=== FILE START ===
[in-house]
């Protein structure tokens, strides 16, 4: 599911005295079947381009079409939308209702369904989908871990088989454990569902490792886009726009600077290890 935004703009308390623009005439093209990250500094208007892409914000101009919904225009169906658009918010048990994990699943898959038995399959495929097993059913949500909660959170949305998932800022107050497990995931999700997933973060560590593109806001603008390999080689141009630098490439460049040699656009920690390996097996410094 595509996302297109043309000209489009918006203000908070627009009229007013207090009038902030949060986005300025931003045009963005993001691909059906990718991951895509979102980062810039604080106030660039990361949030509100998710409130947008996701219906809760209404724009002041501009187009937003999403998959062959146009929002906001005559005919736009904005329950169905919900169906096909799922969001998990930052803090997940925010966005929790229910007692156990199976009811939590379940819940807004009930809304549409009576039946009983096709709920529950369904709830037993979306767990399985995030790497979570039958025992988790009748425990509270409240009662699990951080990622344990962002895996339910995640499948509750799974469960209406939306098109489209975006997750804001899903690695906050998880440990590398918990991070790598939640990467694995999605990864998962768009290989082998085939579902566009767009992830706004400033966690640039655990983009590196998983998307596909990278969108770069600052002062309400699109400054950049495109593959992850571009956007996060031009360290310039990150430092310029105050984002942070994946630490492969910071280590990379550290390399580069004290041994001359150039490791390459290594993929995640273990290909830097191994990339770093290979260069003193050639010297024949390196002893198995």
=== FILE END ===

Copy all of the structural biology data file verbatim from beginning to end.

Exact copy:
[in-house]
């Protein structure tokens, strides 16, 4: 599911005295079947381009079409939308209702369904989908871990088989454990569902490792886009726009600077290890 935004703009308390623009005439093209990250500094208007892409914000101009919904225009169906658009918010048990994990699943898959038995399959495929097993059913949500909660959170949305998932800022107050497990995931999700997933973060560590593109806001603008390999080689141009630098490439460049040699656009920690390996097996410094 595509996302297109043309000209489009918006203000908070627009009229007013207090009038902030949060986005300025931003045009963005993001691909059906990718991951895509979102980062810039604080106030660039990361949030509100998710409130947008996701219906809760209404724009002041501009187009937003999403998959062959146009929002906001005559005919736009904005329950169905919900169906096909799922969001998990930052803090997940925010966005929790229910007692156990199976009811939590379940819940807004009930809304549409009576039946009983096709709920529950369904709830037993979306767990399985995030790497979570039958025992988790009748425990509270409240009662699990951080990622344990962002895996339910995640499948509750799974469960209406939306098109489209975006997750804001899903690695906050998880440990590398918990991070790598939640990467694995999605990864998962768009290989082998085939579902566009767009992830706004400033966690640039655990983009590196998983998307596909990278969108770069600052002062309400699109400054950049495109593959992850571009956007996060031009360290310039990150430092310029105050984002942070994946630490492969910071280590990379550290390399580069004290041994001359150039490791390459290594993929995640273990290909830097191994990339770093290979260069003193050639010297024949390196002893198995």